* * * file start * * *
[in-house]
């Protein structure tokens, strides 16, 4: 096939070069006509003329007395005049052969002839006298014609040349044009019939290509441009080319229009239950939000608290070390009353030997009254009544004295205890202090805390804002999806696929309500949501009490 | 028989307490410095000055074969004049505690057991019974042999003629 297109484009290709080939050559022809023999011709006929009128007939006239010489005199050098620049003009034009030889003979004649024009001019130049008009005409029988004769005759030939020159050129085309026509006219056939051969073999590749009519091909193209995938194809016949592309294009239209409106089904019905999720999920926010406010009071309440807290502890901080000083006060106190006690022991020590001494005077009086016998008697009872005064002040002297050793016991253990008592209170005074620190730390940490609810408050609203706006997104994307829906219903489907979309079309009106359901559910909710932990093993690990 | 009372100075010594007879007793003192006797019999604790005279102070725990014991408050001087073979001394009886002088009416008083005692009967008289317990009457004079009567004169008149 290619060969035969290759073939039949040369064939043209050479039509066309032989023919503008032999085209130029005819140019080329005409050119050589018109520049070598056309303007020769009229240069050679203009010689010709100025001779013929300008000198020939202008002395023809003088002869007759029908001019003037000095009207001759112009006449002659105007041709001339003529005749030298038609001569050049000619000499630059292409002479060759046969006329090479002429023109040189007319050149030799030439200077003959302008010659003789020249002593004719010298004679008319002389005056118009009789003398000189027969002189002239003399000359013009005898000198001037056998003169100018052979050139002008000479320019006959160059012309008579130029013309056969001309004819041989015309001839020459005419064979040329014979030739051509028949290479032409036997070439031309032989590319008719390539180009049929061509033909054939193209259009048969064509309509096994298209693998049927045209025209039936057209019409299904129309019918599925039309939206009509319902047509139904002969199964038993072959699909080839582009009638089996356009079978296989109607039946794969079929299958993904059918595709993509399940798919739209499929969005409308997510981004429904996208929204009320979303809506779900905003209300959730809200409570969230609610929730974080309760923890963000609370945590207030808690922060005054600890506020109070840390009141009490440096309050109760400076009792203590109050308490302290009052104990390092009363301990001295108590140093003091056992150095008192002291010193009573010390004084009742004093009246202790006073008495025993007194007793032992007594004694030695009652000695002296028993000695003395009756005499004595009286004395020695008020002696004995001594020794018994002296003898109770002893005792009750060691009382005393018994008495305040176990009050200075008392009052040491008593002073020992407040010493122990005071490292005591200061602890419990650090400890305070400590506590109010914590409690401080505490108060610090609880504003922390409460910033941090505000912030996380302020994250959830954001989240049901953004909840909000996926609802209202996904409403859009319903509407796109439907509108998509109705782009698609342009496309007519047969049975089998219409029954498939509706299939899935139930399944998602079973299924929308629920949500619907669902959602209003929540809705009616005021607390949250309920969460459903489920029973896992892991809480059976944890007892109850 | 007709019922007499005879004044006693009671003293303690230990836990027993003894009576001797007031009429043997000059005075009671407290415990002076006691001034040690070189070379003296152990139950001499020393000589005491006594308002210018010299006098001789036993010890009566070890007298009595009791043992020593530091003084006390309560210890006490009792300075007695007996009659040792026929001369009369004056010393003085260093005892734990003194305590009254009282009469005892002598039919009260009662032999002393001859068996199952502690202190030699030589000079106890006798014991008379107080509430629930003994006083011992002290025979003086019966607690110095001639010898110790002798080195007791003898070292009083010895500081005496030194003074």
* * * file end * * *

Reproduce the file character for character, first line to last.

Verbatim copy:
[in-house]
């Protein structure tokens, strides 16, 4: 096939070069006509003329007395005049052969002839006298014609040349044009019939290509441009080319229009239950939000608290070390009353030997009254009544004295205890202090805390804002999806696929309500949501009490 | 028989307490410095000055074969004049505690057991019974042999003629 297109484009290709080939050559022809023999011709006929009128007939006239010489005199050098620049003009034009030889003979004649024009001019130049008009005409029988004769005759030939020159050129085309026509006219056939051969073999590749009519091909193209995938194809016949592309294009239209409106089904019905999720999920926010406010009071309440807290502890901080000083006060106190006690022991020590001494005077009086016998008697009872005064002040002297050793016991253990008592209170005074620190730390940490609810408050609203706006997104994307829906219903489907979309079309009106359901559910909710932990093993690990 | 009372100075010594007879007793003192006797019999604790005279102070725990014991408050001087073979001394009886002088009416008083005692009967008289317990009457004079009567004169008149 290619060969035969290759073939039949040369064939043209050479039509066309032989023919503008032999085209130029005819140019080329005409050119050589018109520049070598056309303007020769009229240069050679203009010689010709100025001779013929300008000198020939202008002395023809003088002869007759029908001019003037000095009207001759112009006449002659105007041709001339003529005749030298038609001569050049000619000499630059292409002479060759046969006329090479002429023109040189007319050149030799030439200077003959302008010659003789020249002593004719010298004679008319002389005056118009009789003398000189027969002189002239003399000359013009005898000198001037056998003169100018052979050139002008000479320019006959160059012309008579130029013309056969001309004819041989015309001839020459005419064979040329014979030739051509028949290479032409036997070439031309032989590319008719390539180009049929061509033909054939193209259009048969064509309509096994298209693998049927045209025209039936057209019409299904129309019918599925039309939206009509319902047509139904002969199964038993072959699909080839582009009638089996356009079978296989109607039946794969079929299958993904059918595709993509399940798919739209499929969005409308997510981004429904996208929204009320979303809506779900905003209300959730809200409570969230609610929730974080309760923890963000609370945590207030808690922060005054600890506020109070840390009141009490440096309050109760400076009792203590109050308490302290009052104990390092009363301990001295108590140093003091056992150095008192002291010193009573010390004084009742004093009246202790006073008495025993007194007793032992007594004694030695009652000695002296028993000695003395009756005499004595009286004395020695008020002696004995001594020794018994002296003898109770002893005792009750060691009382005393018994008495305040176990009050200075008392009052040491008593002073020992407040010493122990005071490292005591200061602890419990650090400890305070400590506590109010914590409690401080505490108060610090609880504003922390409460910033941090505000912030996380302020994250959830954001989240049901953004909840909000996926609802209202996904409403859009319903509407796109439907509108998509109705782009698609342009496309007519047969049975089998219409029954498939509706299939899935139930399944998602079973299924929308629920949500619907669902959602209003929540809705009616005021607390949250309920969460459903489920029973896992892991809480059976944890007892109850 | 007709019922007499005879004044006693009671003293303690230990836990027993003894009576001797007031009429043997000059005075009671407290415990002076006691001034040690070189070379003296152990139950001499020393000589005491006594308002210018010299006098001789036993010890009566070890007298009595009791043992020593530091003084006390309560210890006490009792300075007695007996009659040792026929001369009369004056010393003085260093005892734990003194305590009254009282009469005892002598039919009260009662032999002393001859068996199952502690202190030699030589000079106890006798014991008379107080509430629930003994006083011992002290025979003086019966607690110095001639010898110790002798080195007791003898070292009083010895500081005496030194003074």